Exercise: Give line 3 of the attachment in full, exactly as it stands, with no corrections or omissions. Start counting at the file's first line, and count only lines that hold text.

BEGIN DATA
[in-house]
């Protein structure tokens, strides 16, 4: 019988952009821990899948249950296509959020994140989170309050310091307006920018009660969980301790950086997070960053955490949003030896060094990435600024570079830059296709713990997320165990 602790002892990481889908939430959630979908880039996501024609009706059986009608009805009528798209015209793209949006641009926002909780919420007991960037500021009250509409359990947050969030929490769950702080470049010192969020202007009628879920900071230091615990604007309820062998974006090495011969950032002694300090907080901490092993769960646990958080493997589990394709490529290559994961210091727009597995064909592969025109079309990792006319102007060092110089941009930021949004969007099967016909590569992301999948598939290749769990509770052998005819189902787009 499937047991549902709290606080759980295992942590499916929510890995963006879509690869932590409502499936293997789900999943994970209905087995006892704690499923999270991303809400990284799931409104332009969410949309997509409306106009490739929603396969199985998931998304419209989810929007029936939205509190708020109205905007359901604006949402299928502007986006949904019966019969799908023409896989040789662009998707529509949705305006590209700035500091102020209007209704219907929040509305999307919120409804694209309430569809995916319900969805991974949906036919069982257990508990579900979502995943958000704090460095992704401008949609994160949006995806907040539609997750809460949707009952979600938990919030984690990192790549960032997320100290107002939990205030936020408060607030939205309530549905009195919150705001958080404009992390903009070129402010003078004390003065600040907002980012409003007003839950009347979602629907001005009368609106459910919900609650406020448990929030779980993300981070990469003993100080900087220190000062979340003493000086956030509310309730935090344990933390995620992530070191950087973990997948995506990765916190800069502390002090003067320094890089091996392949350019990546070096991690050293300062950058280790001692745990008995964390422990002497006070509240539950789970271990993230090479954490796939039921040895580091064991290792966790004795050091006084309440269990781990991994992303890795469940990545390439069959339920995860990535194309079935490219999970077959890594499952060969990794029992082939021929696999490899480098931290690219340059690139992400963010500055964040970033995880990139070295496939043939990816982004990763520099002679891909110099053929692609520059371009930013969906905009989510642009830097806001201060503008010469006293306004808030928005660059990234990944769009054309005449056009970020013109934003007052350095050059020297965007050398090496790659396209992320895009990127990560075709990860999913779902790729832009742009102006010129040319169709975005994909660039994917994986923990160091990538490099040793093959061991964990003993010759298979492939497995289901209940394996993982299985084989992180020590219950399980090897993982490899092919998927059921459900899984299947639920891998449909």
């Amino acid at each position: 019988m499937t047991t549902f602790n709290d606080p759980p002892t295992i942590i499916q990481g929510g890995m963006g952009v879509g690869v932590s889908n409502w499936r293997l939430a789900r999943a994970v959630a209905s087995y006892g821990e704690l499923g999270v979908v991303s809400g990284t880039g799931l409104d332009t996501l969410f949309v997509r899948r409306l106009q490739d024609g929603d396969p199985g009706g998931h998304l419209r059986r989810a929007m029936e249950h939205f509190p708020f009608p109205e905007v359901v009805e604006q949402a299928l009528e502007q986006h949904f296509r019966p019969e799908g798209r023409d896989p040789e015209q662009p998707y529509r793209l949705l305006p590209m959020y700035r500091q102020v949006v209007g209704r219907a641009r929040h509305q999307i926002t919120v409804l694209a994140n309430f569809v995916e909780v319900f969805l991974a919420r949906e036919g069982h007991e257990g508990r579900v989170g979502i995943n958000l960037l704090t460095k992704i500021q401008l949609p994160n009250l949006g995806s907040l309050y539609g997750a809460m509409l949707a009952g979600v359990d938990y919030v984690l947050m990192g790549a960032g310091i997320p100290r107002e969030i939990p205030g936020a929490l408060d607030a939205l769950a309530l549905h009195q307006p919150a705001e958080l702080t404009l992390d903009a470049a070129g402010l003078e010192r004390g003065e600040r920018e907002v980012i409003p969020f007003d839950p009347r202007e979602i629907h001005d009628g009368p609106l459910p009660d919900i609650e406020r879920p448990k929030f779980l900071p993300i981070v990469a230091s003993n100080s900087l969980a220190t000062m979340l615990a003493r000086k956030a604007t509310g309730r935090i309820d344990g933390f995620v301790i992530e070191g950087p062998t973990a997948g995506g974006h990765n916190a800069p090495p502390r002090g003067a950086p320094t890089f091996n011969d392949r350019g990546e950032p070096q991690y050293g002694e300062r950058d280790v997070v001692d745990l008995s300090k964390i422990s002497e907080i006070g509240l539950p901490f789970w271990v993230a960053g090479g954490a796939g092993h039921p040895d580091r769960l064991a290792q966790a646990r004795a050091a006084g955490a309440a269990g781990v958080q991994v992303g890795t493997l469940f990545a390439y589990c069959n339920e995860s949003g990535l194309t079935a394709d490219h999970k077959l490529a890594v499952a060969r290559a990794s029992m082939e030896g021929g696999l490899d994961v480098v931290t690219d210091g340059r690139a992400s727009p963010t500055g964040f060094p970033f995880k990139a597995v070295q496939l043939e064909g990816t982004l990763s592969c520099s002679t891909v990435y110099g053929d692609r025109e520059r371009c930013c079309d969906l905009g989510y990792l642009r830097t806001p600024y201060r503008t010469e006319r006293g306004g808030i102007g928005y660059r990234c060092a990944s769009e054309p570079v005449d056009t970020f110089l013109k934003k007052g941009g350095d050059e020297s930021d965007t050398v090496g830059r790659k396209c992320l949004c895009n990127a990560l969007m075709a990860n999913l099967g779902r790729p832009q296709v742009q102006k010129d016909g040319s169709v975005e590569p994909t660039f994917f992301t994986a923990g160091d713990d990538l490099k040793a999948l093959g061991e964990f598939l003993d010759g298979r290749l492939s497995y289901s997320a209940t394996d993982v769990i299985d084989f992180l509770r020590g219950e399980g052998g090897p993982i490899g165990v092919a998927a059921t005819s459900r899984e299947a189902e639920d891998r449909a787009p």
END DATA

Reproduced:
């Amino acid at each position: 019988m499937t047991t549902f602790n709290d606080p759980p002892t295992i942590i499916q990481g929510g890995m963006g952009v879509g690869v932590s889908n409502w499936r293997l939430a789900r999943a994970v959630a209905s087995y006892g821990e704690l499923g999270v979908v991303s809400g990284t880039g799931l409104d332009t996501l969410f949309v997509r899948r409306l106009q490739d024609g929603d396969p199985g009706g998931h998304l419209r059986r989810a929007m029936e249950h939205f509190p708020f009608p109205e905007v359901v009805e604006q949402a299928l009528e502007q986006h949904f296509r019966p019969e799908g798209r023409d896989p040789e015209q662009p998707y529509r793209l949705l305006p590209m959020y700035r500091q102020v949006v209007g209704r219907a641009r929040h509305q999307i926002t919120v409804l694209a994140n309430f569809v995916e909780v319900f969805l991974a919420r949906e036919g069982h007991e257990g508990r579900v989170g979502i995943n958000l960037l704090t460095k992704i500021q401008l949609p994160n009250l949006g995806s907040l309050y539609g997750a809460m509409l949707a009952g979600v359990d938990y919030v984690l947050m990192g790549a960032g310091i997320p100290r107002e969030i939990p205030g936020a929490l408060d607030a939205l769950a309530l549905h009195q307006p919150a705001e958080l702080t404009l992390d903009a470049a070129g402010l003078e010192r004390g003065e600040r920018e907002v980012i409003p969020f007003d839950p009347r202007e979602i629907h001005d009628g009368p609106l459910p009660d919900i609650e406020r879920p448990k929030f779980l900071p993300i981070v990469a230091s003993n100080s900087l969980a220190t000062m979340l615990a003493r000086k956030a604007t509310g309730r935090i309820d344990g933390f995620v301790i992530e070191g950087p062998t973990a997948g995506g974006h990765n916190a800069p090495p502390r002090g003067a950086p320094t890089f091996n011969d392949r350019g990546e950032p070096q991690y050293g002694e300062r950058d280790v997070v001692d745990l008995s300090k964390i422990s002497e907080i006070g509240l539950p901490f789970w271990v993230a960053g090479g954490a796939g092993h039921p040895d580091r769960l064991a290792q966790a646990r004795a050091a006084g955490a309440a269990g781990v958080q991994v992303g890795t493997l469940f990545a390439y589990c069959n339920e995860s949003g990535l194309t079935a394709d490219h999970k077959l490529a890594v499952a060969r290559a990794s029992m082939e030896g021929g696999l490899d994961v480098v931290t690219d210091g340059r690139a992400s727009p963010t500055g964040f060094p970033f995880k990139a597995v070295q496939l043939e064909g990816t982004l990763s592969c520099s002679t891909v990435y110099g053929d692609r025109e520059r371009c930013c079309d969906l905009g989510y990792l642009r830097t806001p600024y201060r503008t010469e006319r006293g306004g808030i102007g928005y660059r990234c060092a990944s769009e054309p570079v005449d056009t970020f110089l013109k934003k007052g941009g350095d050059e020297s930021d965007t050398v090496g830059r790659k396209c992320l949004c895009n990127a990560l969007m075709a990860n999913l099967g779902r790729p832009q296709v742009q102006k010129d016909g040319s169709v975005e590569p994909t660039f994917f992301t994986a923990g160091d713990d990538l490099k040793a999948l093959g061991e964990f598939l003993d010759g298979r290749l492939s497995y289901s997320a209940t394996d993982v769990i299985d084989f992180l509770r020590g219950e399980g052998g090897p993982i490899g165990v092919a998927a059921t005819s459900r899984e299947a189902e639920d891998r449909a787009p």